Home / Science / Health /  Omicron able to evade immunity from jabs, previous infection: study

NEW DELHI : New research suggests that people previously infected with covid-19 and those who are vaccinated will have some degree of immunity against Omicron— a “stronger than basic" defence.

Published in Emerging Microbes & Infection, the findings of the study by the National Institutes for Food and Drug Control, China, also suggest that although a booster can “significantly boost immunity", protection from Omicron itself “may be compromised" but that more research is needed to better understand this.

“However, the test tube (or ‘in-vitro’, scientifically) samples of Omicron examined in this new research do show it “exceeds" all other variants in its potential capability to evade the protection gained from previous infection or vaccination," the study said.

The researcher said the results support recent findings in South Africa which highlight Omicron easily evades immunity. “We found the large number of mutations of the Omicron variant did cause significant changes of neutralization sensitivity against people who had already had covid-19," said lead author Youchun Wang, Senior Research Fellow.

“However, the average protection level against Omicron is still higher than the baseline, which indicated there is still some protection effect can be observed," Youchun said.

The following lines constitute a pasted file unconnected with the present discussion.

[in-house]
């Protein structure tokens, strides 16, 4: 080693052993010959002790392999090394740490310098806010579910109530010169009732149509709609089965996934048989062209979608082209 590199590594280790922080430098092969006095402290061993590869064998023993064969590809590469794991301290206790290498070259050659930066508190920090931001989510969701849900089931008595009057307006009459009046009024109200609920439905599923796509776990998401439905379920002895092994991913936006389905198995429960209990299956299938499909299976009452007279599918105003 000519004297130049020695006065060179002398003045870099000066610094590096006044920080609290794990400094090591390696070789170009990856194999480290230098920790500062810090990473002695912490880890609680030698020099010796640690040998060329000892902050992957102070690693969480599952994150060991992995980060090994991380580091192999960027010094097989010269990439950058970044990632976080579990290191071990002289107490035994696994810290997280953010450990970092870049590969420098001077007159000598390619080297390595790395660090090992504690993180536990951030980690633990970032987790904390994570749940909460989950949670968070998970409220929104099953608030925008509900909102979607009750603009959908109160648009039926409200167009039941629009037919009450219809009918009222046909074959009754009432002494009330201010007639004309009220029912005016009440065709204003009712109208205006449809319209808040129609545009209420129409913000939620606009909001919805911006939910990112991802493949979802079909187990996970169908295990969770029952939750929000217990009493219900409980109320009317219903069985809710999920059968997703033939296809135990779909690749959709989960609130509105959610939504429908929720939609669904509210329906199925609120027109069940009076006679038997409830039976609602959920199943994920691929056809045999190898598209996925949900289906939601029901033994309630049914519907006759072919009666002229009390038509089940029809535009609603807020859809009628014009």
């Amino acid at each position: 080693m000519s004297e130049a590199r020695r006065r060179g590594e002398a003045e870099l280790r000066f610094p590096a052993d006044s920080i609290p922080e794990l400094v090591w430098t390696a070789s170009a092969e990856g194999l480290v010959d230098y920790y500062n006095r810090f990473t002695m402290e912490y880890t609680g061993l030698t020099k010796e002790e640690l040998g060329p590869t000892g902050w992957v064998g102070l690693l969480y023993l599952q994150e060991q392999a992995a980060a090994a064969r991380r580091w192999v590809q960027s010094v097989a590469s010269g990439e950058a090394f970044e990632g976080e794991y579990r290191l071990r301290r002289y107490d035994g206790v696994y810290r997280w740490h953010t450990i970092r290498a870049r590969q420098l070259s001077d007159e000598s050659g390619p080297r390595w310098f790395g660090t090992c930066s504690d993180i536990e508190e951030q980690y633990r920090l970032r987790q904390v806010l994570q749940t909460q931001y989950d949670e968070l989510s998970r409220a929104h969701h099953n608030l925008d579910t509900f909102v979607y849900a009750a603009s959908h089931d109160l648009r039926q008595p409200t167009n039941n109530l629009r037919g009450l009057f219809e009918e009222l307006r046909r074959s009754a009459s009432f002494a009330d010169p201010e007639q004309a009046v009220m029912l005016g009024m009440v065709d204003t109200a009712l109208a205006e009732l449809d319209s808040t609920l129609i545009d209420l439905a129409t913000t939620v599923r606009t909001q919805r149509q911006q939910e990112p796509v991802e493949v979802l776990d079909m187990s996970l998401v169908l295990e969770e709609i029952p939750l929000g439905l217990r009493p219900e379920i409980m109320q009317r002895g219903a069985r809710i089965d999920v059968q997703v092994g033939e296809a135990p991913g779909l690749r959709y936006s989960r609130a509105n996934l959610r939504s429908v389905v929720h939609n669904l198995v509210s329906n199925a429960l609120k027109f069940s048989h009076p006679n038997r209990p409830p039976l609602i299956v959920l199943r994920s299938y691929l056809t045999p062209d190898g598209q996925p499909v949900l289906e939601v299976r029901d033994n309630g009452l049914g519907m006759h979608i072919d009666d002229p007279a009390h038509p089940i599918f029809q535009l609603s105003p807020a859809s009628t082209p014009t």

Youchun cautioned that because the antibody protection – in the form of previous infection or vaccination – decreases gradually over a period of six months, Omicron “may be able to escape immunity even better".

The team of scientists predicted that while “a third-dose enhancement strategy can significantly boost immunity", the “protection from Omicron may be compromised". The expert team of 11 scientists looked at 28 serum samples from patients recovering from the original strain of SARS-CoV-2. They tested these against in-vitro Omicron samples, as well as four other strains marked ‘of concern’ by the World Health Organization (WHO) such as Delta, and two variants marked ‘of interest’.

“This study verifies the enhanced immune escape of Omicron variant, which sounds the alarm to the world and has important implications for the public health planning and the development of matching strategies," Youchun said.

The team states that more research, carried out not just in-vitro but in real-world studies, is urgently needed to better understand Omicron. And, specifically, on whether it can “escape from the vaccine- elicited immunity to cause more severe disease and death". “It needs to be re-evaluated whether the antibodies can still be effective against the Omicron variant," the authors said.

“The exact impact to human protection may be influenced by more factors such as the infectivity of Omicron relative to other variants to human populations and the viral fitness of Omicron once the humans are infected," said the study adding, that more population studies including the level of immune protection and symptoms among people infected with Omicron are needed to fully establish the global impact of Omicron.

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